Sermon preached by Rev’d Dr Alex Ross on the Feast of St Luke. October 2018.

2 Timothy 4:5-17           Luke 10:1-9

I don’t know about you: but I love ‘vision’ and ‘mission’ statements. There’s nothing I enjoy more of an evening than to sit down with a brandy and pour over the latest offering from a diocesan website. Now – I don’t mean statements about genuine Christian mission, but those – sometimes pithy – sometimes tortuously elaborate – word constructions designed to articulate something about aspirational corporate identity, jam packed with the latest buzz-words and active verbs.

The Diocese of Ely is one of my favourite: the strapline is ‘People Fully Alive’ – the adverbial form ‘fully’ supposedly adding depth – whereas my thesaurus offers ‘exhaustively’ as a synonym. I have two children under 3, I am ‘exhaustively alive’.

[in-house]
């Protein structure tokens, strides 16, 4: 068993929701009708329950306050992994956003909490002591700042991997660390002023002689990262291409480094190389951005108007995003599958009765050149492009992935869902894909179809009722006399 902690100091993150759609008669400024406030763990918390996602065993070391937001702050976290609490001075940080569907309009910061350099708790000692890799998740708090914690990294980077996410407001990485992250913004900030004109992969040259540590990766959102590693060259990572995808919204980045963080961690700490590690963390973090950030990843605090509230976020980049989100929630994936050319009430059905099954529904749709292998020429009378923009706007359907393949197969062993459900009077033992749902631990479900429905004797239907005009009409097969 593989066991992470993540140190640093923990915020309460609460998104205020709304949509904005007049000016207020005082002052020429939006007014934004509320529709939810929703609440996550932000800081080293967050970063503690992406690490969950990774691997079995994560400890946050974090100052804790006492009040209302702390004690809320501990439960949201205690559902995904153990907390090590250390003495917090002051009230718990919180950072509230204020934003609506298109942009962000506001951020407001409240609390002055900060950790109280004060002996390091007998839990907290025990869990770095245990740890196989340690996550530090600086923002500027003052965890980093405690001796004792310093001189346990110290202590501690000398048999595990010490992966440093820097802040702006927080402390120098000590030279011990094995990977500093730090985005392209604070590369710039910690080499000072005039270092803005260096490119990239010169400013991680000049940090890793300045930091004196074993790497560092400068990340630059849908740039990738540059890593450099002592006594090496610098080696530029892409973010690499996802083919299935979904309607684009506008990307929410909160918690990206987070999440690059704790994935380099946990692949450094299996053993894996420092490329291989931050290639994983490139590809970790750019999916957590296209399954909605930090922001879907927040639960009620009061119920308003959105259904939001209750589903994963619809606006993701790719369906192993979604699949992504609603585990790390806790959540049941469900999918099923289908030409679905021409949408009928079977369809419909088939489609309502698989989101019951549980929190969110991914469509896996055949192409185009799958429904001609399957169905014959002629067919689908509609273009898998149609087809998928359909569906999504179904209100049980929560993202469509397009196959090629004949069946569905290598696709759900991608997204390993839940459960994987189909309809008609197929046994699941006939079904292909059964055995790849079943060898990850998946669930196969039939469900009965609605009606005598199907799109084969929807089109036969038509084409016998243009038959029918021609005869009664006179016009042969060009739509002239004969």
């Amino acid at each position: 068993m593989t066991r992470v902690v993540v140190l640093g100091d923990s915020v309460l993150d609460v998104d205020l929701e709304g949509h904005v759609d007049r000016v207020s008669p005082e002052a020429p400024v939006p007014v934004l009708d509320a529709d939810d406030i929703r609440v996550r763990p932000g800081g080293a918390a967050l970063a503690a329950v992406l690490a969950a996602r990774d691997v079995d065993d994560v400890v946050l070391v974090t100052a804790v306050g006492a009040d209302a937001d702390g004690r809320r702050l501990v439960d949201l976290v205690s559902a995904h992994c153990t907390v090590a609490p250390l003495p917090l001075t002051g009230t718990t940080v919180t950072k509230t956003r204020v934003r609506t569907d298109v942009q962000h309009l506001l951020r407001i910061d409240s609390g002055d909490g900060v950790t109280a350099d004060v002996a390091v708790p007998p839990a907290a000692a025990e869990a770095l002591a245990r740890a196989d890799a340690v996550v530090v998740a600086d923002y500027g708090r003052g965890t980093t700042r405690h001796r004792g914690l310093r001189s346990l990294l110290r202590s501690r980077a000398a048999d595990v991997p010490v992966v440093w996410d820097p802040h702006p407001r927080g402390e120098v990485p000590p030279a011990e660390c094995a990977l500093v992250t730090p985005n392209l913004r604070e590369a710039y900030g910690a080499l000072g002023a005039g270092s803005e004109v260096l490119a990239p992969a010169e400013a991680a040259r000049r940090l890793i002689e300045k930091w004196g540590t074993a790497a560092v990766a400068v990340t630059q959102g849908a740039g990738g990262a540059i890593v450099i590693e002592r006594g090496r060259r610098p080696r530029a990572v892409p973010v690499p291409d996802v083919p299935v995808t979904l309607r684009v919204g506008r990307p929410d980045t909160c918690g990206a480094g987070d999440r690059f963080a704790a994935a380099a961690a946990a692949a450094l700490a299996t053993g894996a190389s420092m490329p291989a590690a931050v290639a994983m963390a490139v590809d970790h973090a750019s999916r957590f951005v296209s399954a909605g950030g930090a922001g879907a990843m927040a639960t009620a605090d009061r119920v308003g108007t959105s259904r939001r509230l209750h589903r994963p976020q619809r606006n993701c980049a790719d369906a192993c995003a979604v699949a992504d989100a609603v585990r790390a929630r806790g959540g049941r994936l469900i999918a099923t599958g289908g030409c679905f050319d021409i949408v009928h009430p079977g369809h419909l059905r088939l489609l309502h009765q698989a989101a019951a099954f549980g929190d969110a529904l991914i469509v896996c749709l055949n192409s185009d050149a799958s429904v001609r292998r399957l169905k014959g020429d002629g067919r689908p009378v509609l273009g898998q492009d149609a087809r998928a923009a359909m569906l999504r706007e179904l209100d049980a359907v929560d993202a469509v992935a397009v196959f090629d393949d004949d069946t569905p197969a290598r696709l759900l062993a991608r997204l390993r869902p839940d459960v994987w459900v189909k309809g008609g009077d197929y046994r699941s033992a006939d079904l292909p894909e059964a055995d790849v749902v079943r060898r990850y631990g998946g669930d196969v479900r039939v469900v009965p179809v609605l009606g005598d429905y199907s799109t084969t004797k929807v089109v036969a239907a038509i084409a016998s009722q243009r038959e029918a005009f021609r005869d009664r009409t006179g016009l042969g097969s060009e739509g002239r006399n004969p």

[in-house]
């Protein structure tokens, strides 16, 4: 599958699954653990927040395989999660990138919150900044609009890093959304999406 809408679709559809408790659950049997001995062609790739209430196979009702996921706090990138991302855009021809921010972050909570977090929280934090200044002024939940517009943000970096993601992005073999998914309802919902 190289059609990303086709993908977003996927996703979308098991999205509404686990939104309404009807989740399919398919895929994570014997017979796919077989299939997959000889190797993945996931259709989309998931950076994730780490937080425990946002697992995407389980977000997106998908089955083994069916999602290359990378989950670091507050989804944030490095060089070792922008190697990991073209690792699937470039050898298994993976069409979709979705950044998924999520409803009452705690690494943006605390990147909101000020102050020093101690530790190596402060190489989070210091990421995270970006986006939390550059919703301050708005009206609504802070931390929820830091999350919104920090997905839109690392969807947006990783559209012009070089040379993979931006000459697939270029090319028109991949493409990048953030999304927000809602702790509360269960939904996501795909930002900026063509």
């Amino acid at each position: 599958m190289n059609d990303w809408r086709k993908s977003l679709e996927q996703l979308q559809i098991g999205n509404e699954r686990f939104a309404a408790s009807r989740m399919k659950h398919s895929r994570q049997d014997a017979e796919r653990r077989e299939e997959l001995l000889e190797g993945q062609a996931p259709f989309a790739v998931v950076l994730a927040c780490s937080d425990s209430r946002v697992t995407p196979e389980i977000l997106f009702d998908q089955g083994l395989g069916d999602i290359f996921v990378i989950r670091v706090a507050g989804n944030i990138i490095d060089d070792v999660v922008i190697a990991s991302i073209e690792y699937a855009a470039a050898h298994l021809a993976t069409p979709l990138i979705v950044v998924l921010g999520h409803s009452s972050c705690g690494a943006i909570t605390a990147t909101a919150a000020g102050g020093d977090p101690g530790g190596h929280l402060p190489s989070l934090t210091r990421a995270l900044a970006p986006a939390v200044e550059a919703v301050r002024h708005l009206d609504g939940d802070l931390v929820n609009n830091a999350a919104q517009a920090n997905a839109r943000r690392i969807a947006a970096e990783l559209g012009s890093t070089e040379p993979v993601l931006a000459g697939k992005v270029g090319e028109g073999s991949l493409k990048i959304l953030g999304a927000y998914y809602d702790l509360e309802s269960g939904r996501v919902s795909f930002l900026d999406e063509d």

It goes on to enumerate three ‘imperatives’ – which some bright spark has dressed up in the language of prayer. It is unclear for whom the prayer is an imperative: for us to pray, or God to answer? In any case, they are to – engage – fully (that word again), and courageously, with the needs of our communities, locally and globally; to – grow – God’s church, by finding disciples and nurturing leaders; to – deepen – our commitment to God, through word, worship and prayer.

These ‘imperatives’ are forged ahead with five ‘Levers of Change’ – a rather sinister turn of phrase which I’m not sure belongs more to the modernist mechanisation of Stalinist Russia, or a medieval torture device for coercing confessions. Nevertheless, these ‘Levers of Change’ are also actively verbal: to nurture, to develop, to serve, to re-imagine (that one is a favourite among such statements) and to target.